Interdisciplinary research has a price


Two research fields are better than one, unless you want funding, an Australian study published in Nature finds.

The research examining almost 19,000 research proposals submitted to the Australian Research Council’s Discovery Programme found that those with a greater degree of interdisciplinary collaboration faced a lower probability of being funded.

The negative impact of interdisciplinarity was significant even when number of collaborators, primary research field and type of institution were taken into account, reported the research team led by Lindell Bromham from the Research School of Biology at the Australian National University in Canberra.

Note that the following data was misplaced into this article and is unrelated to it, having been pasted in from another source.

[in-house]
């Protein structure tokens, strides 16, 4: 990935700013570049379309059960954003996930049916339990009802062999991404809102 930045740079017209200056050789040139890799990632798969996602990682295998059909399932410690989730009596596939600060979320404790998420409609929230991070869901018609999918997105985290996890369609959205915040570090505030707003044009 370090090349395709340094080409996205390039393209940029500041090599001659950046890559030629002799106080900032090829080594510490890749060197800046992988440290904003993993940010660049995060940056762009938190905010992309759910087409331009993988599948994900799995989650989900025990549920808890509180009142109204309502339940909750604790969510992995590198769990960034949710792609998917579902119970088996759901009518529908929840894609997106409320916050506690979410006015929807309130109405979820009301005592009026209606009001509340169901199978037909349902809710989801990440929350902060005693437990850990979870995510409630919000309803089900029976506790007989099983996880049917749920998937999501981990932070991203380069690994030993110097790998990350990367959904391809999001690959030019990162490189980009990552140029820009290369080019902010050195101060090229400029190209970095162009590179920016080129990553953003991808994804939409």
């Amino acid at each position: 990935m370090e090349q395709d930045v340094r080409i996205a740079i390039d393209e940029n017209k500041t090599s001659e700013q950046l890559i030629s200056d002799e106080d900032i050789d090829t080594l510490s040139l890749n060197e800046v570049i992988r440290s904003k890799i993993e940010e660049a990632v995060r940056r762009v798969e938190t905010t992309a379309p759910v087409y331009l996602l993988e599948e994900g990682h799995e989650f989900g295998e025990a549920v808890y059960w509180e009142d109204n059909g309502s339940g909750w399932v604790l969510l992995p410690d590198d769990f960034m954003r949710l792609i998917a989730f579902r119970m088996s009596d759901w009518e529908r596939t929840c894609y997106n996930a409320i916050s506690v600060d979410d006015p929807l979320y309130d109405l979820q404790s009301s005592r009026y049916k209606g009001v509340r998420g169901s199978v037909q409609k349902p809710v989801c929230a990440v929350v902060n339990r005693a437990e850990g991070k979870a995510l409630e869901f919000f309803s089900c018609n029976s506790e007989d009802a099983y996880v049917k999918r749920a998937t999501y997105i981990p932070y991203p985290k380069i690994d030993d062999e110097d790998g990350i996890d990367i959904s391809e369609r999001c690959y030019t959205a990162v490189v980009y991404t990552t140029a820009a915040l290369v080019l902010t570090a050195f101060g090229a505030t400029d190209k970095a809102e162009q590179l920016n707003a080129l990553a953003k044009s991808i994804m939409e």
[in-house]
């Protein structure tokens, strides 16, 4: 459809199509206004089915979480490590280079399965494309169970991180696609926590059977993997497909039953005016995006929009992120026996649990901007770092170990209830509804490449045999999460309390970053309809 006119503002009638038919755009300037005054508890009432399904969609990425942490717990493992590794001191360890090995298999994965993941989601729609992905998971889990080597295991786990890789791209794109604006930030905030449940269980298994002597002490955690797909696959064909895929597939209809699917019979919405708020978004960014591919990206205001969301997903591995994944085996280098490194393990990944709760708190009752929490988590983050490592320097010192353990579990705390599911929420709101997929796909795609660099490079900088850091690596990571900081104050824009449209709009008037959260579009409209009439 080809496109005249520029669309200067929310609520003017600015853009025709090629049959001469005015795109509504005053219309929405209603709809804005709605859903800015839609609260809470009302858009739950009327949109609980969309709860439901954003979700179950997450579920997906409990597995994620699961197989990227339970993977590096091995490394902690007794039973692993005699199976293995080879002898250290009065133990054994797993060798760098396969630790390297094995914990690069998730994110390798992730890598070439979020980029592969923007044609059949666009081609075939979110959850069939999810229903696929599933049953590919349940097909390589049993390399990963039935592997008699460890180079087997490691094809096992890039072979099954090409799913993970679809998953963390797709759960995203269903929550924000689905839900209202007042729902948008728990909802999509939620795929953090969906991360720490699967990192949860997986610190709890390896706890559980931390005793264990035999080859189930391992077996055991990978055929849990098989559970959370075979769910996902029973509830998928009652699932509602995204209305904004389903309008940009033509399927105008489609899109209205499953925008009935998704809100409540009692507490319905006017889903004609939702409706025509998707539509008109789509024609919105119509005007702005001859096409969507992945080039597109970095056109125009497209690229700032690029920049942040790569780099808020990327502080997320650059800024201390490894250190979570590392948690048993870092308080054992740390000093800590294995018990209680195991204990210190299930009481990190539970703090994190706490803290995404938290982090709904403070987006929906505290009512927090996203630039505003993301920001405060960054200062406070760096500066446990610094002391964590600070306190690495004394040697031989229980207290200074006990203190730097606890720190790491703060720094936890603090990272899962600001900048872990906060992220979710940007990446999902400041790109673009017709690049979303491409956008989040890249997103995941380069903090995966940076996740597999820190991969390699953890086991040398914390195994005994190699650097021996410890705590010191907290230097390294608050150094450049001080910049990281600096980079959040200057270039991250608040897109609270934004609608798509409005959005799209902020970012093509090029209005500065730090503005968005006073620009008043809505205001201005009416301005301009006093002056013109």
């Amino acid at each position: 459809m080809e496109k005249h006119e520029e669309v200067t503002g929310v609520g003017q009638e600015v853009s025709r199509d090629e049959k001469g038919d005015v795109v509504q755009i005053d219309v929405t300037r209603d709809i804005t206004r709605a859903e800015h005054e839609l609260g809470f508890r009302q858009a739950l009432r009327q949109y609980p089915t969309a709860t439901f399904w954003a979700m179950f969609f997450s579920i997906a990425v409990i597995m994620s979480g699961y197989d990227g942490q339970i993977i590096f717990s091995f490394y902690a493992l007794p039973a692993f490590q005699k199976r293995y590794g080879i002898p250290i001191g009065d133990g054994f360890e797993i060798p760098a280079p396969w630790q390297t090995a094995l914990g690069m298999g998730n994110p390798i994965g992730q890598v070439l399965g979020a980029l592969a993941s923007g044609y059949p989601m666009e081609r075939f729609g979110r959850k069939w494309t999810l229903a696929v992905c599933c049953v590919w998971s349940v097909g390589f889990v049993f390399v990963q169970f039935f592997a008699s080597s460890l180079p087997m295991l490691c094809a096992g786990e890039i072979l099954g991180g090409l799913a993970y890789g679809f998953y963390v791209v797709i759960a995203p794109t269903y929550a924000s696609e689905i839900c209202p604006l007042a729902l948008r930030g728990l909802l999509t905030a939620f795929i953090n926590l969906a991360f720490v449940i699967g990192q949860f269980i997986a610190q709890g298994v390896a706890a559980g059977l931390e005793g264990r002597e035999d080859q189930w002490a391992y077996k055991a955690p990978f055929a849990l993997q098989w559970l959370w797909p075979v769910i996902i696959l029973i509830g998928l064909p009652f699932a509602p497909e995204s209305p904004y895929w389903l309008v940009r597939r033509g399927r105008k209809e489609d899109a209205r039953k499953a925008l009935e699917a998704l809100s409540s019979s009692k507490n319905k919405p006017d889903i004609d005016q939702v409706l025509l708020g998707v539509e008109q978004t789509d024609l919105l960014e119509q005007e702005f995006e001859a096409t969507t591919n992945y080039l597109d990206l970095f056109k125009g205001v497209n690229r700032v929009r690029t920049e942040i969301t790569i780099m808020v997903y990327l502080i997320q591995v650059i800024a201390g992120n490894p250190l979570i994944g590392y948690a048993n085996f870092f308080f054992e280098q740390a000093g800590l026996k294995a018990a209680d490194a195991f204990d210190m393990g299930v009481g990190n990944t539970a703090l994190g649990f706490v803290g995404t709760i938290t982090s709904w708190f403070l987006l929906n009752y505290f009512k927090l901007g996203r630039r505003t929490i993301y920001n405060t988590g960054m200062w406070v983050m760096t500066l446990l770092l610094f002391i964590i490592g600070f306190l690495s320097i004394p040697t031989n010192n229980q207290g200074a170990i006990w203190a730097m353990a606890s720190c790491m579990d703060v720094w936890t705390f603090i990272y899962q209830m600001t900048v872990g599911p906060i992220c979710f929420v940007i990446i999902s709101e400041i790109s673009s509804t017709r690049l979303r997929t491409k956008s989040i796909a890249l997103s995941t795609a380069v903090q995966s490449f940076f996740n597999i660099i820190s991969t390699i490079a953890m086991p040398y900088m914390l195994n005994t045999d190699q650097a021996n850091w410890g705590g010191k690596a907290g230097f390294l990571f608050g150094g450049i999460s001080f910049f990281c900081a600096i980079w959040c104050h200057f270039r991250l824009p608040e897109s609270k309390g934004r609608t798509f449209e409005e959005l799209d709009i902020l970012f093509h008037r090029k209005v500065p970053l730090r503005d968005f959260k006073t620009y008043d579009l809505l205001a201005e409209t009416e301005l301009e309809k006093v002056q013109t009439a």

According to the research team the findings may be due to proposals being assessed by reviewers who are ill-equipped to evaluate all parts of the project.

The average quality of interdisciplinary proposals may not be as high as that of more narrowly focused research, when evaluated with the same measures of success, they added.

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